Liquid Meth Seizures Prompting Health Risk Concerns

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SAN JUAN - An increase in heavy narcotics continue funneling through Rio Grande Valley ports of entry. Law enforcement said one drug being seized more frequently is liquid methamphetamine.

The Valley is just one corridor the narcotic has to make its way through before being dispersed throughout the country.

CHANNEL 5 NEWS wanted to know if Valley law enforcement are prepared to handle the dangerous drug.

San Juan Police Chief Juan Gonzalez said the drug is causing concern for law enforcement. He said not only is liquid meth dangerous for those consuming it, but there are also risks for anyone exposed to it.

“The seizure of liquid meth is happening more frequently than ever,” he said.

Gonzalez said people are exposed to health risks when coming in contact with liquid methamphetamine or meth, ranging from a serious reaction to death.

“What makes it volatile is chemicals. Any time you’re dealing with chemicals it’s always volatile,” he said.

Gonzalez said law enforcement agencies take measures to prevent contamination.

“If we’re going to respond to it, we got to have special suits, special equipment, special training in order for us to go out there and safeguard the location,” he said.

In spite of the protective gear, Gonzalez said the specialized unit within his department uses robots if entry to a location isn’t necessary.

He said he’s not risking his team to save a drug.

Pharr Fire Department Chief Lenny Perez said they’re also familiar with liquid meth calls at ports of entry.

“Most of the time when we go there is to verify whether it is liquid meth or not and to help them either package it or to verify it’s the drug they’re looking for,” he said.

Perez said his department won’t take or dispose of the drug.

Once the drug is positively identified as liquid meth, U.S. Customs and Border Protection documents the case and passes the seized narcotic to the U.S. Drug and Enforcement Administration.

The DEA will then send the drug to one of seven regional laboratories. It is then further analyzed and held until a prosecution is made in a case. The liquid meth will then be disposed of under the U.S. Environmental Protection Agency’s regulation.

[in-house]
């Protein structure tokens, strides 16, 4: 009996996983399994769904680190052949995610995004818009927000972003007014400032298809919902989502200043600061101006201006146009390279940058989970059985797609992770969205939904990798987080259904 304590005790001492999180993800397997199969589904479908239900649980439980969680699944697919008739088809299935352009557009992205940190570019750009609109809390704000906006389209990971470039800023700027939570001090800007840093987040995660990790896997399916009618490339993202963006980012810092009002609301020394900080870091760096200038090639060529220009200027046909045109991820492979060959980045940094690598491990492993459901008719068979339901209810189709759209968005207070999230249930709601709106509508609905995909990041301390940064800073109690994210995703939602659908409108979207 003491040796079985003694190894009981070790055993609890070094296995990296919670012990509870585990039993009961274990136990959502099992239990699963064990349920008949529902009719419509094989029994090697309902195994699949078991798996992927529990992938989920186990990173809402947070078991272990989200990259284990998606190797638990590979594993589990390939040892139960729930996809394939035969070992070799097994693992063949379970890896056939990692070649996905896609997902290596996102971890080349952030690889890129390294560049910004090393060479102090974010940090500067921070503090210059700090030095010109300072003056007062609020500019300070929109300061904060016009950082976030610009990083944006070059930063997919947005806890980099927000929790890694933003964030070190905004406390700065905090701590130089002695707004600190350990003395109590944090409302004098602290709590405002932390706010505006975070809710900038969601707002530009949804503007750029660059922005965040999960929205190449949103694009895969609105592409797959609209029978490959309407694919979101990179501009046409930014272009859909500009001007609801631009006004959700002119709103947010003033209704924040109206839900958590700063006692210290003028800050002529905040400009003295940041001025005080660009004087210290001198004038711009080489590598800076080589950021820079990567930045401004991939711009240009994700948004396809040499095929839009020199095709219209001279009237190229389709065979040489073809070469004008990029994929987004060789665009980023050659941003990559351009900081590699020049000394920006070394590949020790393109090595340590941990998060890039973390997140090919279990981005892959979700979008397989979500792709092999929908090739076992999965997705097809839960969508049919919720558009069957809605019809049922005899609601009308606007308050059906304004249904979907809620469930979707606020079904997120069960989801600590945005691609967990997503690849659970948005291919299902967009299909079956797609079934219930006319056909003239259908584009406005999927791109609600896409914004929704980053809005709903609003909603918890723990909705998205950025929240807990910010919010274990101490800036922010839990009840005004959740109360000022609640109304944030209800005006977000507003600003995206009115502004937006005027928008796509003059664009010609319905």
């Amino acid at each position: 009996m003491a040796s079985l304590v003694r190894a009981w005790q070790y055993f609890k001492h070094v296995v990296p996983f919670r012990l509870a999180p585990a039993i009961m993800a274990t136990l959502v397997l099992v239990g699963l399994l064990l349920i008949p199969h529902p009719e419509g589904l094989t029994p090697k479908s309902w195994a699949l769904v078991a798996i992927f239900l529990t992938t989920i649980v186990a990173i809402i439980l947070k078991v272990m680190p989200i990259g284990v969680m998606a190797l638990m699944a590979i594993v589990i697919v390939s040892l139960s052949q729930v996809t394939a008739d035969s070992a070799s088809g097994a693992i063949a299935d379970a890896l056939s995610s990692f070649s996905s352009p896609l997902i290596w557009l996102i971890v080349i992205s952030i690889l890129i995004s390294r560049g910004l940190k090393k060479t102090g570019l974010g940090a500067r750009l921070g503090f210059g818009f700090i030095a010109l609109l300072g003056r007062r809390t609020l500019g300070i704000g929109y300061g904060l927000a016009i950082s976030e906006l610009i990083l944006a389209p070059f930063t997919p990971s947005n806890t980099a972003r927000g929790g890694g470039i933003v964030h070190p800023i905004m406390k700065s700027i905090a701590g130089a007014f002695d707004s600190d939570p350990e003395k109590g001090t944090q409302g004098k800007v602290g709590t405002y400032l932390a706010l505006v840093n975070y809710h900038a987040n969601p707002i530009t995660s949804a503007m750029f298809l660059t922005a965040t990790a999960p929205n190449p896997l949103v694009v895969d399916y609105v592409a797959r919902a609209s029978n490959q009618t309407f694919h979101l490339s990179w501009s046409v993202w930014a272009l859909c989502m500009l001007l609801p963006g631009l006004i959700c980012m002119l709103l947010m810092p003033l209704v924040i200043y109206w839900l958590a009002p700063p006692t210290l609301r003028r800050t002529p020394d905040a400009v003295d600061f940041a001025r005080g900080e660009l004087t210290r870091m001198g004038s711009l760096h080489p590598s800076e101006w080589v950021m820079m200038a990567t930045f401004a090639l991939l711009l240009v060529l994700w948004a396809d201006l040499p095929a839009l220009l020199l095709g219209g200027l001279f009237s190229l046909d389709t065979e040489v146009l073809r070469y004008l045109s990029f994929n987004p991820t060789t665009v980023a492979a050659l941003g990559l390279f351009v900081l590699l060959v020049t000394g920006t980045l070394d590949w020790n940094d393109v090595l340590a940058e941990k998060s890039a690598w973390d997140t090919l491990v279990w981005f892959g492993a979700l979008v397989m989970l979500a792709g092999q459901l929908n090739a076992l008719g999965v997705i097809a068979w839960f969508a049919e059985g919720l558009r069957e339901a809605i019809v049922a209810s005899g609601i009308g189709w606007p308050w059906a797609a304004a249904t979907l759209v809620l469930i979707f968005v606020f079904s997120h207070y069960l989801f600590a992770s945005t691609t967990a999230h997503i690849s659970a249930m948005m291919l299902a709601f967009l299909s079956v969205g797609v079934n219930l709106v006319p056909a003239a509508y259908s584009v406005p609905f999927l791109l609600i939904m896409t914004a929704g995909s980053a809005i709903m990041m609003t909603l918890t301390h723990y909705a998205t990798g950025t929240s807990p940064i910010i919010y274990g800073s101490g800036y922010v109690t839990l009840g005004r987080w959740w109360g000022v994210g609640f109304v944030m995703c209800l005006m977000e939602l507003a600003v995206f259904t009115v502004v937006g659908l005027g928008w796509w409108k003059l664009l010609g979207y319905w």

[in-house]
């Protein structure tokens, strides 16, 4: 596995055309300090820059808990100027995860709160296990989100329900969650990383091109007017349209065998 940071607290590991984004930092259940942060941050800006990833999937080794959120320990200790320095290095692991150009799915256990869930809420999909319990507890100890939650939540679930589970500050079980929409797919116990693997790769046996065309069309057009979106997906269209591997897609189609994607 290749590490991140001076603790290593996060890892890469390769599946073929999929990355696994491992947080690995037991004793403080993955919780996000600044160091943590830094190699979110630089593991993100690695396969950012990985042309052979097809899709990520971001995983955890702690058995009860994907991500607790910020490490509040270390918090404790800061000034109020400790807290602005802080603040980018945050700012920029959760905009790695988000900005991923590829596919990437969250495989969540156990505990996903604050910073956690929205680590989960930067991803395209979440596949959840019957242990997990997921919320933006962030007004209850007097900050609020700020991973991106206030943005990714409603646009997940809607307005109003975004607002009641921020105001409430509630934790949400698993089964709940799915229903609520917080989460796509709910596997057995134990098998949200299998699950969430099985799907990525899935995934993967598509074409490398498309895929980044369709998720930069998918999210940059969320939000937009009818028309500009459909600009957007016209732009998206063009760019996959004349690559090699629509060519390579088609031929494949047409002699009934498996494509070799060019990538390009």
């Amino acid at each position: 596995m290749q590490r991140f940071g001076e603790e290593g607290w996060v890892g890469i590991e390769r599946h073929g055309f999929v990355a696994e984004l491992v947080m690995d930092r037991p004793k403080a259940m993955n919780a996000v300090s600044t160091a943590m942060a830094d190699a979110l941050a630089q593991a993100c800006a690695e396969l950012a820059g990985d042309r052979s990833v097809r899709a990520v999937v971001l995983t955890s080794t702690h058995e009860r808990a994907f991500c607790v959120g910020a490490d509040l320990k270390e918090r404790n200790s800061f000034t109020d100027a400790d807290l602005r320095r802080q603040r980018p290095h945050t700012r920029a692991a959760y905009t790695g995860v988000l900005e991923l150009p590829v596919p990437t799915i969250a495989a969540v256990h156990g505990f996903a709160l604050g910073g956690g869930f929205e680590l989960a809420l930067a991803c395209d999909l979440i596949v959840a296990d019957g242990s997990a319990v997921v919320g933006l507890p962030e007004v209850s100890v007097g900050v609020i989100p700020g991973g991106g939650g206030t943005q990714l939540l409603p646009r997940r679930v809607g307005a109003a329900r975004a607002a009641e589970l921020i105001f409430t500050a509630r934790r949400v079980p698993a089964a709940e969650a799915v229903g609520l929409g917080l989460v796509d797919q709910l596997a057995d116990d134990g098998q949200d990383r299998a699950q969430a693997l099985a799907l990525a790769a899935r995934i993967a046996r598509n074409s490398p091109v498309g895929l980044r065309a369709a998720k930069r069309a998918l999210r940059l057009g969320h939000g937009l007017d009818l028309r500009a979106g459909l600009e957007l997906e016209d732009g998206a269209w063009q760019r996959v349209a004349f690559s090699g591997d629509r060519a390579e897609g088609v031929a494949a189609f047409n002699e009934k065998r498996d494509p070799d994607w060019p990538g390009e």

Gonzalez said decontamination of an area is at work while these steps take place.

“The decontamination of a person, of a place and a location is going to be very difficult for us. More likely, we got to displace residents at least 300 feet from the radius around,” he said.

Gonzalez and Perez agree liquid meth calls are never simple operations. They said that’s where training and experience are essential.

The rise in liquid meth passing through the Valley sparked the San Juan Police Department to schedule a refresher course. It’s so the Law Enforcement Emergency Regional Response Team, or LEERT, can be up-do-date on how to respond to liquid meth cases.

Other Valley departments equipped to respond to narcotics calls include Edinburg, Brownsville and McAllen fire departments.

Meth is a man-made chemical composed of household items that are mixed and cooked.

People exposed to or using liquid meth experience tremors and involuntary spams, chest pain and high blood pressure, which could potentially result in irreversible damage to the brain or the heart.

Perez said the reason why liquid meth is a high track item is because more of the drug is smuggled in that form.

“What they do is they compact in a liquid form. So, once they transport it over, they’ll pour it out and crystalizes and becomes crystal meth, and that’s when they disperse the drug itself,” he said.

Liquid meth is clear liquid that often is smuggled in items such as cleaning supplies or bottles. 


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